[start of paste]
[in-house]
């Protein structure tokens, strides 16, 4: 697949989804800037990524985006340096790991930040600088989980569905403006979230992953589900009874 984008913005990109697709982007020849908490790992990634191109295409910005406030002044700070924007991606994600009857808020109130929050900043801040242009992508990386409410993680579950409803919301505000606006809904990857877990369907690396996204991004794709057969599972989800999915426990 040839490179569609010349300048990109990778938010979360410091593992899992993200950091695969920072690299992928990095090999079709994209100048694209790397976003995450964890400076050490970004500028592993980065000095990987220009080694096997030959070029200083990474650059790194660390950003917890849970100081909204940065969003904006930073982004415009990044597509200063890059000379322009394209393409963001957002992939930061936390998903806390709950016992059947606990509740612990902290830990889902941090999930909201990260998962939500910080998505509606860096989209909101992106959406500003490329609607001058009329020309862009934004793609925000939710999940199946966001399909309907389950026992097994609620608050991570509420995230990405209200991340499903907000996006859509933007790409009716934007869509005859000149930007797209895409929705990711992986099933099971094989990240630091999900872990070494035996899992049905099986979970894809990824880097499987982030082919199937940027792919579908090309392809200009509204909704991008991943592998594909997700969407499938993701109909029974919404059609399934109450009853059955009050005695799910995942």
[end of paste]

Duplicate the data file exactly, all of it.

[in-house]
């Protein structure tokens, strides 16, 4: 697949989804800037990524985006340096790991930040600088989980569905403006979230992953589900009874 984008913005990109697709982007020849908490790992990634191109295409910005406030002044700070924007991606994600009857808020109130929050900043801040242009992508990386409410993680579950409803919301505000606006809904990857877990369907690396996204991004794709057969599972989800999915426990 040839490179569609010349300048990109990778938010979360410091593992899992993200950091695969920072690299992928990095090999079709994209100048694209790397976003995450964890400076050490970004500028592993980065000095990987220009080694096997030959070029200083990474650059790194660390950003917890849970100081909204940065969003904006930073982004415009990044597509200063890059000379322009394209393409963001957002992939930061936390998903806390709950016992059947606990509740612990902290830990889902941090999930909201990260998962939500910080998505509606860096989209909101992106959406500003490329609607001058009329020309862009934004793609925000939710999940199946966001399909309907389950026992097994609620608050991570509420995230990405209200991340499903907000996006859509933007790409009716934007869509005859000149930007797209895409929705990711992986099933099971094989990240630091999900872990070494035996899992049905099986979970894809990824880097499987982030082919199937940027792919579908090309392809200009509204909704991008991943592998594909997700969407499938993701109909029974919404059609399934109450009853059955009050005695799910995942």